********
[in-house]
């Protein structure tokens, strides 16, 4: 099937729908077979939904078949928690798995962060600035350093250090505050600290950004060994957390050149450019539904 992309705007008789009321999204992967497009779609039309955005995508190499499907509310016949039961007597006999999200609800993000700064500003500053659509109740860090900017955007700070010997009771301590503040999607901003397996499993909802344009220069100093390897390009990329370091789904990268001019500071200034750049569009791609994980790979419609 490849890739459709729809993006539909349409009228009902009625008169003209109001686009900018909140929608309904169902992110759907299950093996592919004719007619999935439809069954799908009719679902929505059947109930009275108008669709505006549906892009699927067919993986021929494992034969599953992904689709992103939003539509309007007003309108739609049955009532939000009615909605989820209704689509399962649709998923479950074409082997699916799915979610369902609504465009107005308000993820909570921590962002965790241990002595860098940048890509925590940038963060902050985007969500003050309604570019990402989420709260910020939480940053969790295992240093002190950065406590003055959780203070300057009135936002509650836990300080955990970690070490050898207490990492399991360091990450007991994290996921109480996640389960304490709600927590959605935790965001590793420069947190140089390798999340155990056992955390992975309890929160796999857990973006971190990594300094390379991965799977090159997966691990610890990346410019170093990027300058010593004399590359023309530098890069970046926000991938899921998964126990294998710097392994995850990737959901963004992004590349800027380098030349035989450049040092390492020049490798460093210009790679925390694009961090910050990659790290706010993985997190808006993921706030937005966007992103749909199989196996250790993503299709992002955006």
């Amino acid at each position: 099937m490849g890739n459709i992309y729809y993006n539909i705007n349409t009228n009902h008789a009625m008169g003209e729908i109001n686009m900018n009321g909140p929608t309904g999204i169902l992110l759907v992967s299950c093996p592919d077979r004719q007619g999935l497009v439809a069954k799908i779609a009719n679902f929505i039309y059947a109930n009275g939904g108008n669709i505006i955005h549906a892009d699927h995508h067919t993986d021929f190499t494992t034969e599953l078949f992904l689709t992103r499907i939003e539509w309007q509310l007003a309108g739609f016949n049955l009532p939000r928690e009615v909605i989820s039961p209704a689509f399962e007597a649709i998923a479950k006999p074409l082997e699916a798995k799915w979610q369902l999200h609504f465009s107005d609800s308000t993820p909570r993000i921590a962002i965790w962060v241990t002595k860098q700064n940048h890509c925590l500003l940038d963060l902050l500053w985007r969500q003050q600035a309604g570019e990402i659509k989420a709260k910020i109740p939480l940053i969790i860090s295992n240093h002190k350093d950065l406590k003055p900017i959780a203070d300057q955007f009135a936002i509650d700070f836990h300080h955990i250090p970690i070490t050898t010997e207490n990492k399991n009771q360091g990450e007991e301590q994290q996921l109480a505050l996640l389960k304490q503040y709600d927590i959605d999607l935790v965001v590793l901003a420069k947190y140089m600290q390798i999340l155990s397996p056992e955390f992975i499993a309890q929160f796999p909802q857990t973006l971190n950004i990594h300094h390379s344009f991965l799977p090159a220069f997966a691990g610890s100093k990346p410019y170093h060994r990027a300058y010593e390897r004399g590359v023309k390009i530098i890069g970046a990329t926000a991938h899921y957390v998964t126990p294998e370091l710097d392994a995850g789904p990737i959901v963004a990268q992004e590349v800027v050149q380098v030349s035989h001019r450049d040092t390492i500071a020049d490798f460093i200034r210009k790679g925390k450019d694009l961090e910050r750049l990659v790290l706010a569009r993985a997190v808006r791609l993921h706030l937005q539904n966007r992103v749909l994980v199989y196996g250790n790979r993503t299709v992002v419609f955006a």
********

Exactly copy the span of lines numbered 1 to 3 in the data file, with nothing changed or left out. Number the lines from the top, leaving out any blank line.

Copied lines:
[in-house]
């Protein structure tokens, strides 16, 4: 099937729908077979939904078949928690798995962060600035350093250090505050600290950004060994957390050149450019539904 992309705007008789009321999204992967497009779609039309955005995508190499499907509310016949039961007597006999999200609800993000700064500003500053659509109740860090900017955007700070010997009771301590503040999607901003397996499993909802344009220069100093390897390009990329370091789904990268001019500071200034750049569009791609994980790979419609 490849890739459709729809993006539909349409009228009902009625008169003209109001686009900018909140929608309904169902992110759907299950093996592919004719007619999935439809069954799908009719679902929505059947109930009275108008669709505006549906892009699927067919993986021929494992034969599953992904689709992103939003539509309007007003309108739609049955009532939000009615909605989820209704689509399962649709998923479950074409082997699916799915979610369902609504465009107005308000993820909570921590962002965790241990002595860098940048890509925590940038963060902050985007969500003050309604570019990402989420709260910020939480940053969790295992240093002190950065406590003055959780203070300057009135936002509650836990300080955990970690070490050898207490990492399991360091990450007991994290996921109480996640389960304490709600927590959605935790965001590793420069947190140089390798999340155990056992955390992975309890929160796999857990973006971190990594300094390379991965799977090159997966691990610890990346410019170093990027300058010593004399590359023309530098890069970046926000991938899921998964126990294998710097392994995850990737959901963004992004590349800027380098030349035989450049040092390492020049490798460093210009790679925390694009961090910050990659790290706010993985997190808006993921706030937005966007992103749909199989196996250790993503299709992002955006």
């Amino acid at each position: 099937m490849g890739n459709i992309y729809y993006n539909i705007n349409t009228n009902h008789a009625m008169g003209e729908i109001n686009m900018n009321g909140p929608t309904g999204i169902l992110l759907v992967s299950c093996p592919d077979r004719q007619g999935l497009v439809a069954k799908i779609a009719n679902f929505i039309y059947a109930n009275g939904g108008n669709i505006i955005h549906a892009d699927h995508h067919t993986d021929f190499t494992t034969e599953l078949f992904l689709t992103r499907i939003e539509w309007q509310l007003a309108g739609f016949n049955l009532p939000r928690e009615v909605i989820s039961p209704a689509f399962e007597a649709i998923a479950k006999p074409l082997e699916a798995k799915w979610q369902l999200h609504f465009s107005d609800s308000t993820p909570r993000i921590a962002i965790w962060v241990t002595k860098q700064n940048h890509c925590l500003l940038d963060l902050l500053w985007r969500q003050q600035a309604g570019e990402i659509k989420a709260k910020i109740p939480l940053i969790i860090s295992n240093h002190k350093d950065l406590k003055p900017i959780a203070d300057q955007f009135a936002i509650d700070f836990h300080h955990i250090p970690i070490t050898t010997e207490n990492k399991n009771q360091g990450e007991e301590q994290q996921l109480a505050l996640l389960k304490q503040y709600d927590i959605d999607l935790v965001v590793l901003a420069k947190y140089m600290q390798i999340l155990s397996p056992e955390f992975i499993a309890q929160f796999p909802q857990t973006l971190n950004i990594h300094h390379s344009f991965l799977p090159a220069f997966a691990g610890s100093k990346p410019y170093h060994r990027a300058y010593e390897r004399g590359v023309k390009i530098i890069g970046a990329t926000a991938h899921y957390v998964t126990p294998e370091l710097d392994a995850g789904p990737i959901v963004a990268q992004e590349v800027v050149q380098v030349s035989h001019r450049d040092t390492i500071a020049d490798f460093i200034r210009k790679g925390k450019d694009l961090e910050r750049l990659v790290l706010a569009r993985a997190v808006r791609l993921h706030l937005q539904n966007r992103v749909l994980v199989y196996g250790n790979r993503t299709v992002v419609f955006a």